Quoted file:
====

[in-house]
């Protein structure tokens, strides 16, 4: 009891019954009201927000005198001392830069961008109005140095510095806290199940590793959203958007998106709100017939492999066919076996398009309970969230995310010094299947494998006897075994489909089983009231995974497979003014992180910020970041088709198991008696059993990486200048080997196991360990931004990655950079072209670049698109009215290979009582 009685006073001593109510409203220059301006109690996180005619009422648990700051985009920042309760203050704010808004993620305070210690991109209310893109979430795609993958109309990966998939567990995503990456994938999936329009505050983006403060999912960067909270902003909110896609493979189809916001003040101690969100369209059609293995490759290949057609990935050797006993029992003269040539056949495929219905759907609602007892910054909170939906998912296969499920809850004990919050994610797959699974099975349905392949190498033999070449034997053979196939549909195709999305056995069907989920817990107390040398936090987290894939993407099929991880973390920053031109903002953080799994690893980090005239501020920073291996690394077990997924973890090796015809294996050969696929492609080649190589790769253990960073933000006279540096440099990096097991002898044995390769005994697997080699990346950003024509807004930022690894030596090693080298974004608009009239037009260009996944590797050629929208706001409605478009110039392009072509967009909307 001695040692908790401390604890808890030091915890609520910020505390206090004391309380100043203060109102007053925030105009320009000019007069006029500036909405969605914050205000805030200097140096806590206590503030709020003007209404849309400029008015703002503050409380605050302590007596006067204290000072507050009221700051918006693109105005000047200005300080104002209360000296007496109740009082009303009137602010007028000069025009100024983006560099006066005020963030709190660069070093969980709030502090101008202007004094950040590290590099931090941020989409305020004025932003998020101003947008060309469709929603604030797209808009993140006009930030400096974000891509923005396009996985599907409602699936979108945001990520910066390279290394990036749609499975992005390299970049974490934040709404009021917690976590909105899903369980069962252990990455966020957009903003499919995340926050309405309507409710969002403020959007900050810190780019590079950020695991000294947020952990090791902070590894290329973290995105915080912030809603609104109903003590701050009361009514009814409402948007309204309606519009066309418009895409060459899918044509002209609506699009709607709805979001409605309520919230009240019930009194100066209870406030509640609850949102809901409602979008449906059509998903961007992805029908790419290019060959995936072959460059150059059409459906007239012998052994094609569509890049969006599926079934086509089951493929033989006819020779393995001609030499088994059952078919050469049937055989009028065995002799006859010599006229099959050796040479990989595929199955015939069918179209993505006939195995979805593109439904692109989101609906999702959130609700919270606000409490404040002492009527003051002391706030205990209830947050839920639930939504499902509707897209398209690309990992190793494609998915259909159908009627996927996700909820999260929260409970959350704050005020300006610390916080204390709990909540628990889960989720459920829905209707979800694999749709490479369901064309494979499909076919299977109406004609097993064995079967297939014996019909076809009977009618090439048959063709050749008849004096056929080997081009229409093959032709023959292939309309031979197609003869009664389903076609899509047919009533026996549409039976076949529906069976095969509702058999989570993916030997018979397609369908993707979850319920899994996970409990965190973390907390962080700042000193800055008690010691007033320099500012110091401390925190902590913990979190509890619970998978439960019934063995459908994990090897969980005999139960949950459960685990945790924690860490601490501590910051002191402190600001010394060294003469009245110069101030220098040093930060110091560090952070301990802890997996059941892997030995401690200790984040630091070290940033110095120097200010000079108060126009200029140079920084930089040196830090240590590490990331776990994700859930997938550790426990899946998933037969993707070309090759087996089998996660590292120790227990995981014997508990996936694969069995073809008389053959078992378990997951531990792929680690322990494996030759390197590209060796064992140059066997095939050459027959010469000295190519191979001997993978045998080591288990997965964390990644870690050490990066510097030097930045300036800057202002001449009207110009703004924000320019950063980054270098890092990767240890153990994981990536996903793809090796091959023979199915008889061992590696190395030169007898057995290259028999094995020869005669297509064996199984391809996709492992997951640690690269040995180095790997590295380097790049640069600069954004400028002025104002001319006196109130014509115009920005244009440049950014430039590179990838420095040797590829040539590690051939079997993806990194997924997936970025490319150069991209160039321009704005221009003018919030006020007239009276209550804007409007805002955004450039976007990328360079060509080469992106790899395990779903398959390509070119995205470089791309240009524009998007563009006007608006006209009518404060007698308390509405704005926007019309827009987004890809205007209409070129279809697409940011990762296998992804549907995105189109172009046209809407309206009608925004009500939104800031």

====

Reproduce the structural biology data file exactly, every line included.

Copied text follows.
[in-house]
């Protein structure tokens, strides 16, 4: 009891019954009201927000005198001392830069961008109005140095510095806290199940590793959203958007998106709100017939492999066919076996398009309970969230995310010094299947494998006897075994489909089983009231995974497979003014992180910020970041088709198991008696059993990486200048080997196991360990931004990655950079072209670049698109009215290979009582 009685006073001593109510409203220059301006109690996180005619009422648990700051985009920042309760203050704010808004993620305070210690991109209310893109979430795609993958109309990966998939567990995503990456994938999936329009505050983006403060999912960067909270902003909110896609493979189809916001003040101690969100369209059609293995490759290949057609990935050797006993029992003269040539056949495929219905759907609602007892910054909170939906998912296969499920809850004990919050994610797959699974099975349905392949190498033999070449034997053979196939549909195709999305056995069907989920817990107390040398936090987290894939993407099929991880973390920053031109903002953080799994690893980090005239501020920073291996690394077990997924973890090796015809294996050969696929492609080649190589790769253990960073933000006279540096440099990096097991002898044995390769005994697997080699990346950003024509807004930022690894030596090693080298974004608009009239037009260009996944590797050629929208706001409605478009110039392009072509967009909307 001695040692908790401390604890808890030091915890609520910020505390206090004391309380100043203060109102007053925030105009320009000019007069006029500036909405969605914050205000805030200097140096806590206590503030709020003007209404849309400029008015703002503050409380605050302590007596006067204290000072507050009221700051918006693109105005000047200005300080104002209360000296007496109740009082009303009137602010007028000069025009100024983006560099006066005020963030709190660069070093969980709030502090101008202007004094950040590290590099931090941020989409305020004025932003998020101003947008060309469709929603604030797209808009993140006009930030400096974000891509923005396009996985599907409602699936979108945001990520910066390279290394990036749609499975992005390299970049974490934040709404009021917690976590909105899903369980069962252990990455966020957009903003499919995340926050309405309507409710969002403020959007900050810190780019590079950020695991000294947020952990090791902070590894290329973290995105915080912030809603609104109903003590701050009361009514009814409402948007309204309606519009066309418009895409060459899918044509002209609506699009709607709805979001409605309520919230009240019930009194100066209870406030509640609850949102809901409602979008449906059509998903961007992805029908790419290019060959995936072959460059150059059409459906007239012998052994094609569509890049969006599926079934086509089951493929033989006819020779393995001609030499088994059952078919050469049937055989009028065995002799006859010599006229099959050796040479990989595929199955015939069918179209993505006939195995979805593109439904692109989101609906999702959130609700919270606000409490404040002492009527003051002391706030205990209830947050839920639930939504499902509707897209398209690309990992190793494609998915259909159908009627996927996700909820999260929260409970959350704050005020300006610390916080204390709990909540628990889960989720459920829905209707979800694999749709490479369901064309494979499909076919299977109406004609097993064995079967297939014996019909076809009977009618090439048959063709050749008849004096056929080997081009229409093959032709023959292939309309031979197609003869009664389903076609899509047919009533026996549409039976076949529906069976095969509702058999989570993916030997018979397609369908993707979850319920899994996970409990965190973390907390962080700042000193800055008690010691007033320099500012110091401390925190902590913990979190509890619970998978439960019934063995459908994990090897969980005999139960949950459960685990945790924690860490601490501590910051002191402190600001010394060294003469009245110069101030220098040093930060110091560090952070301990802890997996059941892997030995401690200790984040630091070290940033110095120097200010000079108060126009200029140079920084930089040196830090240590590490990331776990994700859930997938550790426990899946998933037969993707070309090759087996089998996660590292120790227990995981014997508990996936694969069995073809008389053959078992378990997951531990792929680690322990494996030759390197590209060796064992140059066997095939050459027959010469000295190519191979001997993978045998080591288990997965964390990644870690050490990066510097030097930045300036800057202002001449009207110009703004924000320019950063980054270098890092990767240890153990994981990536996903793809090796091959023979199915008889061992590696190395030169007898057995290259028999094995020869005669297509064996199984391809996709492992997951640690690269040995180095790997590295380097790049640069600069954004400028002025104002001319006196109130014509115009920005244009440049950014430039590179990838420095040797590829040539590690051939079997993806990194997924997936970025490319150069991209160039321009704005221009003018919030006020007239009276209550804007409007805002955004450039976007990328360079060509080469992106790899395990779903398959390509070119995205470089791309240009524009998007563009006007608006006209009518404060007698308390509405704005926007019309827009987004890809205007209409070129279809697409940011990762296998992804549907995105189109172009046209809407309206009608925004009500939104800031």